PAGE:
A new European joint consensus document on the use of antithrombotic drugs in patients with atrial fibrillation (AF) presenting with an acute coronary syndrome (ACS) and undergoing percutaneous coronary intervention (PCI) has been published in the European Heart Journal. The recommendations take account of the increasing importance of non-vitamin K antagonist oral anticoagulants (NOACs) in this setting. 
This latest consensus, written by a task force representing a number of working groups and associations allied to the European Society of Cardiology (ESC), reflects the new evidence and various advances in thromboprophylaxis for AF that have emerged since 2010, when the last consensus document on this topic was published. Since then, NOACs have been introduced, with subsequent changes in the approach to stroke prevention for AF patients. 
The paper also reflects the diminished role of aspirin in AF stroke prevention guidelines, various improvements in angioplasty/stent technology, and the results of new randomised trials. Areas for further research are also highlighted. 
No published trial so far has directly evaluated the use of NOACs in patients with ACS and AF, although ongoing trials will address this. The consensus document states that “there is no strong evidence to suggest that NOACs behave differently to vitamin K antagonists [VKAs] in the setting of ACS or stenting”. It recommends that ACS patients who develop new-onset AF while on dual antiplatelet therapy should also be started with a VKA or NOACs. 
Drug-eluting stents are also recommended over bare metal stents in patients with AF. 
Professor Kurt Huber, the task force’s co-chairperson, said: “In the last four years, since the previous document, there have been many developments including the introduction of NOACs on the market. An update was needed to provide clinicians with guidance on how to manage these patients. 
“The recommendations will especially help patients with ACS who in addition need anticoagulation because they have AF and a CHA2DS2-VASc [stroke risk] score greater than one...This is a relatively large number of patients and clinicians need up-to-date advice.”
New breast cancer treatment recommended

NICE has published draft guidance on a new type of radiotherapy for breast cancer for use on NHS patients in England under carefully controlled circumstances.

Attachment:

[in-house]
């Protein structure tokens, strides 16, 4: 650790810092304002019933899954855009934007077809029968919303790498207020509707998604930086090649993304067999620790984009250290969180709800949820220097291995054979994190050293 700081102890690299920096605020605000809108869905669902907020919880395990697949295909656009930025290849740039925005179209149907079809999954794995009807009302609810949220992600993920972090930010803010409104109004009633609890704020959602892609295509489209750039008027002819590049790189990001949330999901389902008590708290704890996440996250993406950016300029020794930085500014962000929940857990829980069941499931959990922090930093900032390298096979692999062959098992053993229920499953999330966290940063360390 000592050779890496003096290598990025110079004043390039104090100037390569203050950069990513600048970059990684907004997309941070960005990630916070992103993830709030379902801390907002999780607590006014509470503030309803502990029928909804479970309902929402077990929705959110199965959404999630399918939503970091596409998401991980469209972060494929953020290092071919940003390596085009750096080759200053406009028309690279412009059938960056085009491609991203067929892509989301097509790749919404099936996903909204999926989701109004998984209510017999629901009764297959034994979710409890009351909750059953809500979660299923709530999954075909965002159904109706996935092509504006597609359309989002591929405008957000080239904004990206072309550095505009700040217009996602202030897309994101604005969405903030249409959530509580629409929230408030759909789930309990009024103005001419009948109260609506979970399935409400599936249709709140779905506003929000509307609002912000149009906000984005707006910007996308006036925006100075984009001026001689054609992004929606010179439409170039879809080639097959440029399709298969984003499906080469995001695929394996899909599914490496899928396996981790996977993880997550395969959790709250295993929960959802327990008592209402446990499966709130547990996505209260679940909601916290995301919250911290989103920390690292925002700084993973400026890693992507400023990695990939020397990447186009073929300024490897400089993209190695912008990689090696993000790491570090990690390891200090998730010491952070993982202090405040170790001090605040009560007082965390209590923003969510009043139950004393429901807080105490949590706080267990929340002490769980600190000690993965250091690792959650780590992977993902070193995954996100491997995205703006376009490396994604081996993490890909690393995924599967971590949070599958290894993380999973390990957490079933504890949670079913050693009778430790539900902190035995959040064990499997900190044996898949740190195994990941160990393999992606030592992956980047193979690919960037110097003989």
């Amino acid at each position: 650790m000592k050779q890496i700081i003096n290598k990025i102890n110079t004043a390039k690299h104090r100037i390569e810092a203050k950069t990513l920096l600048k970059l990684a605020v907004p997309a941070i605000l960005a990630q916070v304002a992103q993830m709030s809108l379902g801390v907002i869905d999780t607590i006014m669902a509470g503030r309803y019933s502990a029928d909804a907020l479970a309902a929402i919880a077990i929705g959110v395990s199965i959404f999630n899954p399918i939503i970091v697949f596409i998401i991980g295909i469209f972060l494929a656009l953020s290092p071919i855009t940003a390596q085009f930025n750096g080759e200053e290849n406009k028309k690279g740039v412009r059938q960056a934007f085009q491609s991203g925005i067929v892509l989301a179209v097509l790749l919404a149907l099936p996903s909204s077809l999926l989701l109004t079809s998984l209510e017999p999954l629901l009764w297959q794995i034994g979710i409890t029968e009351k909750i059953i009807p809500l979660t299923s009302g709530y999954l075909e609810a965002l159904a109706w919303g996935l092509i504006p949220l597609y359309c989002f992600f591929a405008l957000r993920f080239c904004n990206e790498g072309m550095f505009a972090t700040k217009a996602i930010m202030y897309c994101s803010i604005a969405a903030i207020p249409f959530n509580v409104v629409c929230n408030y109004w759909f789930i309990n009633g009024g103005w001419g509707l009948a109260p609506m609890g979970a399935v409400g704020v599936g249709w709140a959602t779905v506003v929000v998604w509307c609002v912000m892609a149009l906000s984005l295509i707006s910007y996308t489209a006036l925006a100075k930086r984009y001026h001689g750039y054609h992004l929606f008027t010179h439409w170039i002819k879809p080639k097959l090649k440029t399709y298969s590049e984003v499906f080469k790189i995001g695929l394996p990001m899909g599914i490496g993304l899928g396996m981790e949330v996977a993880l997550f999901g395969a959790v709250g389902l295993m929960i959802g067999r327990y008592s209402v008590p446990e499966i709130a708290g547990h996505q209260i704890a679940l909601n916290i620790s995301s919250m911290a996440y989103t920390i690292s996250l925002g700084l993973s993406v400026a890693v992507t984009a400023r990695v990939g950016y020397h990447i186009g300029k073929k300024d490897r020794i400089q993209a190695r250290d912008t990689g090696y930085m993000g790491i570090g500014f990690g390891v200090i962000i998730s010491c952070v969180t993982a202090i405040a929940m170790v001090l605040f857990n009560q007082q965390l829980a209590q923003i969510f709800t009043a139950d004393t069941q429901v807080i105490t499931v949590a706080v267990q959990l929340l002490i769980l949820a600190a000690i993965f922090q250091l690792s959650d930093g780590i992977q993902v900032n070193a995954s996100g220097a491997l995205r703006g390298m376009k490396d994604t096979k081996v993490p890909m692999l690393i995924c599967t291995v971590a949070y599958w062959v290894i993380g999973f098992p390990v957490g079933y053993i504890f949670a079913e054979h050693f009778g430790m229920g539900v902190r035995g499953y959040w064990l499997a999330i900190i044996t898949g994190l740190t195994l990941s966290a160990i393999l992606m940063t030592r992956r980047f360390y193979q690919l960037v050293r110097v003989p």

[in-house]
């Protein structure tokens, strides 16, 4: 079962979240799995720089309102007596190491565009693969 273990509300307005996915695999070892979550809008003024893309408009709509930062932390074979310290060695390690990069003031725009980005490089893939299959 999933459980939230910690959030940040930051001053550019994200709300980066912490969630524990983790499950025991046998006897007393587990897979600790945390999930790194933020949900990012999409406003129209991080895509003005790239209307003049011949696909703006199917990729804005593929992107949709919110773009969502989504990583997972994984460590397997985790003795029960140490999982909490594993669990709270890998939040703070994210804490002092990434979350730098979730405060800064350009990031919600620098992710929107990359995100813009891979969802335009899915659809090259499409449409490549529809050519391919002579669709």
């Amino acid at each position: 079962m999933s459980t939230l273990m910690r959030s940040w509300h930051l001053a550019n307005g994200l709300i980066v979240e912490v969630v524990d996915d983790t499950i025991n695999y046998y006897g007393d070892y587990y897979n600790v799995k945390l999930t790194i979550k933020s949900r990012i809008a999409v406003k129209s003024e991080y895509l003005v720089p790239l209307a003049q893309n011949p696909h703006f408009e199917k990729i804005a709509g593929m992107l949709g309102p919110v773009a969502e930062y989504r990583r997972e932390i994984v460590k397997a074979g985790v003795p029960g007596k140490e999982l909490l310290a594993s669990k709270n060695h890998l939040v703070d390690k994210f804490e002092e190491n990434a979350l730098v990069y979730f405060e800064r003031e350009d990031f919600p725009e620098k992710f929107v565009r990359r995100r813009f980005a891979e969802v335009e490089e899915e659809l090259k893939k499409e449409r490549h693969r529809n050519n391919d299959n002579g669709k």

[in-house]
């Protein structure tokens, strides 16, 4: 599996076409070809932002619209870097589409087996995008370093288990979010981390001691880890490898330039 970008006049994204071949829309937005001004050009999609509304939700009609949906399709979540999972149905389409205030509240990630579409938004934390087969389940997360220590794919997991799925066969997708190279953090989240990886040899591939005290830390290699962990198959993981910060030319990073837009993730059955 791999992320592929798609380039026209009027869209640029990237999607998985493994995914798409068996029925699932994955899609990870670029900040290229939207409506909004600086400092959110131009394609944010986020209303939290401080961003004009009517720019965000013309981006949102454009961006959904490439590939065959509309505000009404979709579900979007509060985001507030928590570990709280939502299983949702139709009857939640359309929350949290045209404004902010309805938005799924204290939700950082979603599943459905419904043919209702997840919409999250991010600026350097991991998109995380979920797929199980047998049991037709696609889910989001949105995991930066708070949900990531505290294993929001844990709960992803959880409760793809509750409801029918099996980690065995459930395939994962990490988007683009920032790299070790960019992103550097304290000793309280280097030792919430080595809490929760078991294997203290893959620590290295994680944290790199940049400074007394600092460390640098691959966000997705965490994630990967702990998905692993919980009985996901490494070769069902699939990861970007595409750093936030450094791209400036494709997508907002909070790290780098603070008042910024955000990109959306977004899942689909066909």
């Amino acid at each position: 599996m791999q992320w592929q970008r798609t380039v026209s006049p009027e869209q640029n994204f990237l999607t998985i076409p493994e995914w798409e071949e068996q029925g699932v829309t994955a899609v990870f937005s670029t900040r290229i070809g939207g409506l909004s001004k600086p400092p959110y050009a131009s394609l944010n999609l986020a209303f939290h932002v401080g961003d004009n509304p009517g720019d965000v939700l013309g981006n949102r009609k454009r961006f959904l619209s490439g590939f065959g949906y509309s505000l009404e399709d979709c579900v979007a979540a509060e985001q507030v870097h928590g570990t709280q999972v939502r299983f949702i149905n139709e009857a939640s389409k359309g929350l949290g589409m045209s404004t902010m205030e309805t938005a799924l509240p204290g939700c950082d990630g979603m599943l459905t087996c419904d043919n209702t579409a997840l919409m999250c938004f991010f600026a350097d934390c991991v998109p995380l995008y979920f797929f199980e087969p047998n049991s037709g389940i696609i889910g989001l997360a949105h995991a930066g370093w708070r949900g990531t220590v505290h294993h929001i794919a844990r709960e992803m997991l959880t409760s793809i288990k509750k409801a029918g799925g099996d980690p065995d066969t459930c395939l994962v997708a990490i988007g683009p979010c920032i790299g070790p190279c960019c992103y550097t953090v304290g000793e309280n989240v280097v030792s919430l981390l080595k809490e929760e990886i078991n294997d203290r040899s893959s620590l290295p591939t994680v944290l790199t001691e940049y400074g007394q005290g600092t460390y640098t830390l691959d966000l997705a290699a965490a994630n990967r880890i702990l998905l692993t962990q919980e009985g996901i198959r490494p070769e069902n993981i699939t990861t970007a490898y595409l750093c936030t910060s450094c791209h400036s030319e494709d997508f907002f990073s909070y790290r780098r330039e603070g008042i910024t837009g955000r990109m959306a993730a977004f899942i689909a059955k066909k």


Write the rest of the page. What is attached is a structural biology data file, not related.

The guidance for the use of intrabeam radiotherapy was recommended by NICE as a treatment option for people with early breast cancer. The recommendation says that patients should be properly informed about the radiotherapy’s pros and cons and that further data should be collected. 
The draft guidance, published for consultation, says that intrabeam radiotherapy should be offered to NHS patients provided doctors:  
  • explain the full range of treatments available, highlighting their associated risks and benefits. This is to allow patients to make an informed decision about whether to choose Intrabeam or conventional radiotherapy  
  • enter details about all of their breast cancer patients having treatment with the intrabeam radiotherapy system onto a national register  
  • audit, review and document clinical outcomes locally and consider the relationship between outcomes and patients’ characteristics. 
Professor Carole Longson, director of health technology evaluation at NICE, said the treatment has the potential to be a much more efficient form of radiotherapy. “Unlike regular radiotherapy, with the intrabeam radiotherapy system only one dose is required,” she explained. 
“This single dose is given at the same time as surgery, eliminating the need for numerous hospital visits. Regular radiotherapy typically requires numerous doses over a 3-week period – although some people may receive it for longer – and is performed weeks or months after surgery or chemotherapy.” 
The Appraisal Committee concluded that while current evidence was not extensive, this type of radiotherapy could improve patients’ quality of life. 
More than 41,500 women in England are diagnosed with breast cancer every year. Of these, about 86% (35,970) will potentially have early breast cancer. 
Final guidance is expected in November 2014. Until then, local NHS bodies are expected to make their own funding decisions for new treatments.
Hepatitis C drug finally gets green light

In draft guidance for the treatment of chronic hepatitis C, NICE has recommended the use of the drug sofosbuvir (Sovaldi) following assurances of the drug’s cost effectiveness from the manufacturer. 
Around 160,000 people are chronically infected with the hepatitis C virus in England. Many people infected will remain asymptomatic and undiagnosed, and around one in three will eventually develop liver cirrhosis, with a small number of cases leading to liver cancer. 
Treatments for hepatitis C aim not only to halt progression of liver disease, but also to prevent transmission of the virus to other people. Sofosbuvir is an oral antiviral drug which inhibits replication of hepatitis C viral in infected cells. 
Professor Carole Longson, Director of the NICE Centre for Health Technology Evaluation, highlighted the potential side-effects of current treatments, such as interferon, which often needs to be given for a long period of time, often leading to non-adherence. 
“New treatments like sofosbuvir can shorten the duration of interferon-based therapy and in some cases don’t need to be taken with interferon at all. This could potentially encourage more people to seek treatment,” he said. Previous draft NICE guidance had concluded that there were some uncertainties in the evidence base for some subgroups of patients with chronic hepatitis C.